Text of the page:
Gun legislation is an opinionated subject that invokes a strong emotion from citizens, while for others it has no affect. The public is constantly being torn between opposing views as to what level of regulation should be enforced. High impact news stories such as violent crime and international terrorism awaken the insecurities of citizens that desire peace of mind.
The inner struggle is a balancing act of the desire for freedom versus the surrendering more to governmental control that can only add to the additional undesirable intrusion into their lives.
Historical Synopsis of Passed Gun Legislation
In 1938, the Federal Firearms Act was established controlling interstate commerce of all types of firearms through various methods of requirements. The Gun Control Act was the first gun legislation that was passed since the Federal Arms Act. The Gun Control Act is an important law. Typically, many gun control bills fail to pass through both Houses. This bill was intended by the government to ban shipping rifles to individuals; while prohibiting individuals from buying guns except in their own states. The bill allowed few exceptions. Some of the major provisions of the Gun Control Act prohibited interstate shipment of rifles, handguns, and ammunition to individuals who did not live in the same state as the dealer. Also, the law prohibited a person from making purchases from an out of state dealer.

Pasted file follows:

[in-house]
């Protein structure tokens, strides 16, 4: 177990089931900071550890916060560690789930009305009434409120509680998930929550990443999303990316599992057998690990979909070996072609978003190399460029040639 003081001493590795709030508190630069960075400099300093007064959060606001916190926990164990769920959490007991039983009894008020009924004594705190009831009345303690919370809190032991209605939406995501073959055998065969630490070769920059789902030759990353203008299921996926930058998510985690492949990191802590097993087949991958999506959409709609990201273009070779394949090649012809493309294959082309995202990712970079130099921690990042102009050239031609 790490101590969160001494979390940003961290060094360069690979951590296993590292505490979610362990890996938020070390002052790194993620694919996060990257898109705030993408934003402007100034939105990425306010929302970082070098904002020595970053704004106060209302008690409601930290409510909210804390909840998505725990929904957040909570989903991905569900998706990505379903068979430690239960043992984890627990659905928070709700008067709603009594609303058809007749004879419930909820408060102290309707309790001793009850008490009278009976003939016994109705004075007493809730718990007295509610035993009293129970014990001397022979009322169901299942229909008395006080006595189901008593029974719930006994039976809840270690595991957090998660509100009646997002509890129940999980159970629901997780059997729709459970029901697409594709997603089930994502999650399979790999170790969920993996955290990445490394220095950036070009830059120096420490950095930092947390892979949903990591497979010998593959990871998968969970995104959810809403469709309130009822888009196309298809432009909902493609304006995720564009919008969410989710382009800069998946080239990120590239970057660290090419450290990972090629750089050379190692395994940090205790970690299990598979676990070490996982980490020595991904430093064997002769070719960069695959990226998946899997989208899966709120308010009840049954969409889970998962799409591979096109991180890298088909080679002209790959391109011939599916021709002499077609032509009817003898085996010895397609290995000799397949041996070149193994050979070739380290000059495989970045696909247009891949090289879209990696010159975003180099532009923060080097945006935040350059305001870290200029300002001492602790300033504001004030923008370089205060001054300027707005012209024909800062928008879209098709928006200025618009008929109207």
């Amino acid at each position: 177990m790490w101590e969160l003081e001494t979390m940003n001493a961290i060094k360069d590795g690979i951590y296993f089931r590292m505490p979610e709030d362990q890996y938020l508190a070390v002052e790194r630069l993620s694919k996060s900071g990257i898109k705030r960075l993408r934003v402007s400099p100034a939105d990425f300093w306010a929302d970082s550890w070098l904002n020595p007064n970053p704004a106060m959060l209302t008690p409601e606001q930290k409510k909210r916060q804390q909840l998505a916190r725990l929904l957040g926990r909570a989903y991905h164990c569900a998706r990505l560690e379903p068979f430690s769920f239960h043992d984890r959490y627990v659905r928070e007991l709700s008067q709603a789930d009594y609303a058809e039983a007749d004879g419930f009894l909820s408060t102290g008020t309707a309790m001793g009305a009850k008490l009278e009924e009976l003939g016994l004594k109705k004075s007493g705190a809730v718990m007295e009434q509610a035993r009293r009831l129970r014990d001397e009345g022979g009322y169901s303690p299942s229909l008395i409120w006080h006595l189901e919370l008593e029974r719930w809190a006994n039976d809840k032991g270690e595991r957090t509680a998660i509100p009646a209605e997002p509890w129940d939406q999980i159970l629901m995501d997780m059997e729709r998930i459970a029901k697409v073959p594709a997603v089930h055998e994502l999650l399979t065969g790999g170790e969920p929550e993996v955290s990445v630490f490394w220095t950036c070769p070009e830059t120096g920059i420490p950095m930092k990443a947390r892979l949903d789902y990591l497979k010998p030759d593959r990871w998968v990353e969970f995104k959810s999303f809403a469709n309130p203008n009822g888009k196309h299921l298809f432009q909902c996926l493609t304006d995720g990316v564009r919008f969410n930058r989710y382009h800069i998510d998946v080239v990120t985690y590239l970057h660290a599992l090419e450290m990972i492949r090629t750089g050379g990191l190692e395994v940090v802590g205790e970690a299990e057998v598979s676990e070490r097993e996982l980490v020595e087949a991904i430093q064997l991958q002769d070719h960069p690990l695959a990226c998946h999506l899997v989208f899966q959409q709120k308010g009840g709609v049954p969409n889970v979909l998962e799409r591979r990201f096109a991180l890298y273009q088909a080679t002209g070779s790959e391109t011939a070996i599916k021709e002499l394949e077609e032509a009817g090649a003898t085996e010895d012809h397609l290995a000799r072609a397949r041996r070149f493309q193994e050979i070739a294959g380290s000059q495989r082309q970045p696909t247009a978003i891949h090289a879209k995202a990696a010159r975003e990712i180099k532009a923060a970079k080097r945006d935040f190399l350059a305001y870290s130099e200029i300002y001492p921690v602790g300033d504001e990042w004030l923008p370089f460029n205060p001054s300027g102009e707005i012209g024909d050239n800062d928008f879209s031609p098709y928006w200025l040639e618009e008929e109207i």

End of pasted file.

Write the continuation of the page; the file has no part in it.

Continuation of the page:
The National Rifle Association (NRA) is a constant source of resistance to stronger gun control proponents and a major outside influence to many pending gun bills. The NRA is able to persuade against stricter gun control laws by applying constant pressure to legislators. They are impervious to the public sway of opinion. The NRA has grown from 900,000 members in 1968 to over 4.2 million members today. They keep members well informed about gun legislation and encourage each of them to write letters and vote. Other influences besides the NRA do not impact Congress as...